Okay well again lots has been happening and I’ve been too busy having a life to document it πŸ˜‰

The end of last week I was asked to go to the US with work and I flew on Sunday. So here I am in hot and humid Dulles Virginia learning more than anyone would ever want to about registers, widgets and debugging.

I’ve also managed to fit in a quick shopping trip to Tysons Corner where I purchased a sparkly new iPod (yes I know I had an iPod already but it was last seasons darling). The staff had bright orange shirts on with the Apple logo and the word ‘CAMP’ underneath. Now either ‘camp’ has a different meaning in the US like ‘pants’ or …

Prior to that I’ve been looking at flats in Balham and Tooting. Yes I already have one of those too but it’s in Streatham πŸ˜‰

One Reply to “Dullest”

  1. camp 1

    t noun 1 a place with temporary accommodation of huts, tents, or other structures, typically used by soldiers, refugees, or travelling people.

    n a complex of buildings for holiday accommodation, typically with extensive recreational facilities: a summer camp for children. n [MASS NOUN] temporary overnight lodging in tents: they made camp in a pleasant area | we pitched camp at a fine spot. n Archaeology, Brit. a prehistoric enclosed or fortified site, especially an Iron Age hill fort.
    2 the supporters of a particular party or doctrine regarded collectively: both the liberal and conservative camps were annoyed by his high-handed manner.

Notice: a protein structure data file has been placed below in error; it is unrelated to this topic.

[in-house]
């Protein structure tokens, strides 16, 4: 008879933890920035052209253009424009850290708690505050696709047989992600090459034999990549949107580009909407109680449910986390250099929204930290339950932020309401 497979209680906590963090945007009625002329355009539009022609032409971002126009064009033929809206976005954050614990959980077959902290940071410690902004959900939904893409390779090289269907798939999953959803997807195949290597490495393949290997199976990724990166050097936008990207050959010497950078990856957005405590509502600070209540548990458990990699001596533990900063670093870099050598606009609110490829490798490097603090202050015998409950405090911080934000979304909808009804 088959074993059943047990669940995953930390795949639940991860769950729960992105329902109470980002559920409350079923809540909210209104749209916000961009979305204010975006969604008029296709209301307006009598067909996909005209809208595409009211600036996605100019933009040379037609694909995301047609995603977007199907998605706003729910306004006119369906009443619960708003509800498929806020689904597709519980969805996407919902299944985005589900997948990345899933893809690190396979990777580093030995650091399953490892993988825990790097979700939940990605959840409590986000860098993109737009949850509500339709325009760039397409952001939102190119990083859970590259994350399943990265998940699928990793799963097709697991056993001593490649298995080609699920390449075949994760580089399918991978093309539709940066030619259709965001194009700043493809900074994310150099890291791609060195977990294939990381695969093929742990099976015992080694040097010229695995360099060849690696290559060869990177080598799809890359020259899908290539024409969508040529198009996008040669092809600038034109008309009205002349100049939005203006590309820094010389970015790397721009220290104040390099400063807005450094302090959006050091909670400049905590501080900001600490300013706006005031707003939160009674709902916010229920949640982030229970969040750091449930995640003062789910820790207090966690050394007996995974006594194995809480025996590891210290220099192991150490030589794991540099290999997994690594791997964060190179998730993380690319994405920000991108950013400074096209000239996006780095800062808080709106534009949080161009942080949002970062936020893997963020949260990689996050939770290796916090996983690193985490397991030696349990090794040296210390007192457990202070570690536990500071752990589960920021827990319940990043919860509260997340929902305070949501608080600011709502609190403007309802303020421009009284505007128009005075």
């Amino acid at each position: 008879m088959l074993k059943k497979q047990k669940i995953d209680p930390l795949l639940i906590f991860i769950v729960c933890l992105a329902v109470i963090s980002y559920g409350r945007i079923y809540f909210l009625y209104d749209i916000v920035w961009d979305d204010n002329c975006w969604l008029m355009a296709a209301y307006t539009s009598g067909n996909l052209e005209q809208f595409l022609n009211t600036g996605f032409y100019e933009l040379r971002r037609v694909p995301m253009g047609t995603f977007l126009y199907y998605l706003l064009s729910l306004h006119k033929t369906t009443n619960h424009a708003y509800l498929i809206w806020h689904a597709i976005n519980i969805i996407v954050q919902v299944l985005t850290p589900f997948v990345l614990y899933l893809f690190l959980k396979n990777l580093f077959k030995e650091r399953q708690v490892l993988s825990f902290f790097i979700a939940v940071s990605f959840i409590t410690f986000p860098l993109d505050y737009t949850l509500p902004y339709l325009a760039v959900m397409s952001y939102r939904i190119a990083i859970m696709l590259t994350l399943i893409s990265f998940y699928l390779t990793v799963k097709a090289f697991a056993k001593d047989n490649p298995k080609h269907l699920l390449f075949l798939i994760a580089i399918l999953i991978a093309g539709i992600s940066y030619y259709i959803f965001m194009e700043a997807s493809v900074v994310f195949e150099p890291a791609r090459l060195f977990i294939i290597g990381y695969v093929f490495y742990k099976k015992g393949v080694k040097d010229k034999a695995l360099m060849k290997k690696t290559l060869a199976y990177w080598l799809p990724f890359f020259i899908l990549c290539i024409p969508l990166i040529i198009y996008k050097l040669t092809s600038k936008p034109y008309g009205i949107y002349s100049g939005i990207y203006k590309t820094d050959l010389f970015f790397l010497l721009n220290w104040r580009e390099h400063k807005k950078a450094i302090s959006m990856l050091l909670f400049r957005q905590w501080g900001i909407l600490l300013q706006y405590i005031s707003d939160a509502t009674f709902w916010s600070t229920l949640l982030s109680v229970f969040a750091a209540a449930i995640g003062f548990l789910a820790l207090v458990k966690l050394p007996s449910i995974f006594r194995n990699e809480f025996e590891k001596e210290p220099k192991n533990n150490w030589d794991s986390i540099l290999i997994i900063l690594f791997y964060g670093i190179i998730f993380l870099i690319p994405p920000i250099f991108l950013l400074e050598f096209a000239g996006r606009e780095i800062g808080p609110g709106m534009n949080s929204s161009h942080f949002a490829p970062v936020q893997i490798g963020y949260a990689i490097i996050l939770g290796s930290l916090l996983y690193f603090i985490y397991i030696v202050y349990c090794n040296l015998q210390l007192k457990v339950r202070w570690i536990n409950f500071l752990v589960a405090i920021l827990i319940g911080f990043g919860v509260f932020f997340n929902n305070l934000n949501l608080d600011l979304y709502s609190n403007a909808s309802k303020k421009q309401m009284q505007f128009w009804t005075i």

3 S. African a fenced field or enclosed area for grazing.

    n Austral./NZ a place where livestock regularly congregate or where a mustered herd is assembled.
    4 S. African a short period of annual military service, several of which are usually compulsory after completion of national service.

    t verb [no OBJ.] 1 live for a time in a tent or caravan, especially while on holiday: holiday parks in which you can camp or stay in a chalet | [as NOUN] (camping) camping attracts people of all ages.

    n lodge temporarily, especially in an inappropriate or uncomfortable place: we camped out for the night in a mission schoolroom. n remain persistently in one place: the press will be camping on your doorstep once they get on to this story.
    2 Austral./NZ (of livestock) assemble together for rest.

    3 [with OBJ.] S. African divide (land) and enclose with fences.


    break camp take down a tent or the tents of an encampment ready to leave.

    ?ORIGIN early 16th cent.: from French camp, champ, from Italian campo, from Latin campus ‘level ground’, specifically applied to the Campus Martius in Rome, used for games, athletic practice, and military drill.

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